24 August, 2013

Cultural Instincts

Sometimes you just know someone is different, they haven't spoken yet, they have barely encountered the outer limits of your personal space...but you get the feeling.

Let's assume that this isn't a skin colour thing, and the clothing they wear doesn't have anything specifically "different" about it. Maybe it's something about the way they hold themselves, perhaps they are a bit more curious in their observation around them, perhaps their actions are slightly defensive and guarded...not enough to really alert you that something is wrong, and when you look again that moment might be gone. But there are enough half-caught glimpses, that you notice something.

I don't know if other people see this in the world around them. I don't know if it's just an instinctive things that has been picked up through decades of work in customer service, and therefore dealing with hundreds of thousands of people over the course of my daily life.

I saw it again today at the place where I do a bit of part time work, where I teach people about wine, taste it with them, and occasionally sell a bottle or two.

She was relatively attractive. Not drop-dead magazine-cover gorgeous, but then again she wasn't coated in makeup. She was just wandering through the area where I happened to be doing some work, she was looking at the more expensive wine and spirits, no different than any other person who'd come into the department. At first I though there was something a bit different about her, but I couldn't put my finger on it. I offered some assistance, but she shook her head. There are dozens of similar encounters every day, some people want to chat, some don't. She didn't...so I let her be.

I didn't know anything else about her, I hadn't heard her speak, but there was something "other" about her.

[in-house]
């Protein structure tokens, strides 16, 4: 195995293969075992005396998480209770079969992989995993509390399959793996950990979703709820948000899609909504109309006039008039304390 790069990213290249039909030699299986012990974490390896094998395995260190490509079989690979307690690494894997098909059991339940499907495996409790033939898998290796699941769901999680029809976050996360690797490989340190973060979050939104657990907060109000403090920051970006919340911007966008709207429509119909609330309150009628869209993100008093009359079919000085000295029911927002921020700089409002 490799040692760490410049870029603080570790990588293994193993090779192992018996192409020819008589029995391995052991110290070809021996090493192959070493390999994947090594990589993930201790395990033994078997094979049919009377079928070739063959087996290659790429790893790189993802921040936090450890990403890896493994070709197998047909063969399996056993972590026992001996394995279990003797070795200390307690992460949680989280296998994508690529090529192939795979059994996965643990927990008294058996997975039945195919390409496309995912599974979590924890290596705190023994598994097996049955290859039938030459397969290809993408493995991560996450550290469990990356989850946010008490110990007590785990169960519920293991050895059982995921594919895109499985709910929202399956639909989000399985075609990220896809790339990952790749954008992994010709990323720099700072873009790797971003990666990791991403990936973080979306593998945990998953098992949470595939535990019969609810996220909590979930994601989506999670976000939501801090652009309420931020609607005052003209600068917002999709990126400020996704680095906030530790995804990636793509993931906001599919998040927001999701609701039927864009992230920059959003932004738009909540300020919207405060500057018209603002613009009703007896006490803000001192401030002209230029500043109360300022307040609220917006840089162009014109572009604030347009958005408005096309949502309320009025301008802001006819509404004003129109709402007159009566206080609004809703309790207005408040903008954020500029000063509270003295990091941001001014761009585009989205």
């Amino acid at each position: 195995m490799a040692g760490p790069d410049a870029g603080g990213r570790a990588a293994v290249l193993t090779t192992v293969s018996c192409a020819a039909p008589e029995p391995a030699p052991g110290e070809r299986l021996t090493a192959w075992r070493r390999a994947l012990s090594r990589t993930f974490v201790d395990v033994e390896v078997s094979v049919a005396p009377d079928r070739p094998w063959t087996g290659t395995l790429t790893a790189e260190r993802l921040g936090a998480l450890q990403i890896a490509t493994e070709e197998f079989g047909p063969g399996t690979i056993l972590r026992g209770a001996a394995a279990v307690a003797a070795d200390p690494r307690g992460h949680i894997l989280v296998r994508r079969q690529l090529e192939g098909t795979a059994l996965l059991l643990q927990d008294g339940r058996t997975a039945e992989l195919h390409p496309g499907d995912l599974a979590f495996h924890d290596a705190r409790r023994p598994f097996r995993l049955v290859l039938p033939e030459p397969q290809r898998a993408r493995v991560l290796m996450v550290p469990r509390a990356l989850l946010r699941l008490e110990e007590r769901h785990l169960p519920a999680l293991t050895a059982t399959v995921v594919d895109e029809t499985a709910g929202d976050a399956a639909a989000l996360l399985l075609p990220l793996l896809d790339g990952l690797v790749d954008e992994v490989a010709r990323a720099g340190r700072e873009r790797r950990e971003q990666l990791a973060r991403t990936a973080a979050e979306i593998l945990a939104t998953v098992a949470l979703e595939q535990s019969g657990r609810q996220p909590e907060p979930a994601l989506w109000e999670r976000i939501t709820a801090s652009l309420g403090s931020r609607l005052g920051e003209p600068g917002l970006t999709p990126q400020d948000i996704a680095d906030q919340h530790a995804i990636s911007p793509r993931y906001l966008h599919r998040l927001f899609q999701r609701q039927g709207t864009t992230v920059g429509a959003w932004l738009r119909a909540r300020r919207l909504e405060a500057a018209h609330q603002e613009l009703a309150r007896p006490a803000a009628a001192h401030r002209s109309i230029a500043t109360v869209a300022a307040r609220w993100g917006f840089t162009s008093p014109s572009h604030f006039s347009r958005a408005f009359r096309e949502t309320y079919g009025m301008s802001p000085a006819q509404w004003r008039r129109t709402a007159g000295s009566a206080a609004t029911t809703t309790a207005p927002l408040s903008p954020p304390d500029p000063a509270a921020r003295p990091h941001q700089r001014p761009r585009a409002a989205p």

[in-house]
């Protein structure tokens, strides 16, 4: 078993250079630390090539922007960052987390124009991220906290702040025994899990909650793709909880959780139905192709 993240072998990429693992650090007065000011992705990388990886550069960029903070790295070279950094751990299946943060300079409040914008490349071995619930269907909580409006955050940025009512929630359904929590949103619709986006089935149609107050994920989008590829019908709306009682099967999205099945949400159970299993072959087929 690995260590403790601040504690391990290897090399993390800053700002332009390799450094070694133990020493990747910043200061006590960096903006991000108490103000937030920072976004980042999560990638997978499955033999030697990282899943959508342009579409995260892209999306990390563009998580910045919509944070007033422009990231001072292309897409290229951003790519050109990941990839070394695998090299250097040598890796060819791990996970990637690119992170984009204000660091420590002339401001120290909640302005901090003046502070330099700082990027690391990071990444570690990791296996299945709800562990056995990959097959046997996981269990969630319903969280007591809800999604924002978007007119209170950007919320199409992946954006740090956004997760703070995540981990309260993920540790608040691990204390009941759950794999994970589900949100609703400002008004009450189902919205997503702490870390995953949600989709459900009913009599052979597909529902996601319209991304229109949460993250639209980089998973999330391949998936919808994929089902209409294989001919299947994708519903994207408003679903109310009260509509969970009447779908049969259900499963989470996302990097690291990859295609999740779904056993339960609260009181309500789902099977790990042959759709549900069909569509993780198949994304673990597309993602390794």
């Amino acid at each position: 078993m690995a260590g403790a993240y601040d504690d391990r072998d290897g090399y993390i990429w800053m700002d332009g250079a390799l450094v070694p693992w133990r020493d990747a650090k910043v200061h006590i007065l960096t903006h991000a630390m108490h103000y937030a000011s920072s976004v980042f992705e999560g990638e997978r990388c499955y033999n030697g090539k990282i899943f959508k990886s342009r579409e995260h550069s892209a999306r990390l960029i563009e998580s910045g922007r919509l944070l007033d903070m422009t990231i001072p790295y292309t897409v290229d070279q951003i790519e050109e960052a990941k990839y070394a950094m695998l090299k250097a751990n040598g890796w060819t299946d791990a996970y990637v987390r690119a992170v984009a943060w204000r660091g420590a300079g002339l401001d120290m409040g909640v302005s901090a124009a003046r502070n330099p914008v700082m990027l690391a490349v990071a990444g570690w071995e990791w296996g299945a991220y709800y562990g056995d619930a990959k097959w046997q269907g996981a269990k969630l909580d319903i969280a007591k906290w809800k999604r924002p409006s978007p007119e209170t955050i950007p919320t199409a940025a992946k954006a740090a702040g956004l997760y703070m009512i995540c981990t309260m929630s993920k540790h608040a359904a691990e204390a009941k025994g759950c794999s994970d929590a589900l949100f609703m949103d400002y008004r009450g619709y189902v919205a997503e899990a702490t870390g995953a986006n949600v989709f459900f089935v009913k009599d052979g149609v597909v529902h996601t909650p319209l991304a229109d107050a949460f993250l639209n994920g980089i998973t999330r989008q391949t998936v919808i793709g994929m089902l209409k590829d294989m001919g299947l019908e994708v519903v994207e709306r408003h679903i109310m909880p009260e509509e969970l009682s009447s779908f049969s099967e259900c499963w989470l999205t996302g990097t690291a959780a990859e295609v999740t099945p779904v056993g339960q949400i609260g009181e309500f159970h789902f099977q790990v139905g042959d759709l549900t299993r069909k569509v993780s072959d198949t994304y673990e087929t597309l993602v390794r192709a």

It got me thinking about cultures in games. How do you react differently to different people? Not just humans versus elves versus goblins...those are distinct racial and physiological differences; I mean something about cultures that mark themselves as different to one another. Perhaps like castes, one person has a certain bearing, and they act differently around people who don't hold themselves in the same way. The words that come next are just a reinforcement of the first thoughts and opinions established by instincts, or perhaps the voice and language are contradictions to our first instincts (and that gives us pause).

I was intrigued by the "otherness" of this girl, some people might feel discomfort...either way it's an instinctive prejudice. I didn't particularly desire her, she was just one of the many people encountered in daily life; but I had formed opinions about her. A few minutes later she came back into my field of vision, with a male who was clearly her "significant other". They were talking in hushed tones, as many people do...he was looking at the display of a phone, she was pointing at things. It was typical activity, so I pushed any thoughts into the back of my mind. They were dressed like anyone else.

Eventually, the two came over. He spoke to me with a thick accent, he spoke to her in a language that I think was Spanish.

I had no way to tell that they might have been foreign before that; no language cues, no ritual movements (like a japanese bow of deference), nothing I could put my finger on. But once they spoke with each other, my instinctive preconceived notions fell into place.

How would culture like this manifest in game mechanisms? It's the kind of thing I'd love to explore in Walkabout, because it's all about the responses people have when they deal with one another, the way someone feels when they encounter the "other". How do the scavengers treat the nomads? How do you know someone is a nomad if they are wearing the same clothes as you? Do you know at all? Do you simply get a vague feeling of otherness from someone who belongs to a different "people"?
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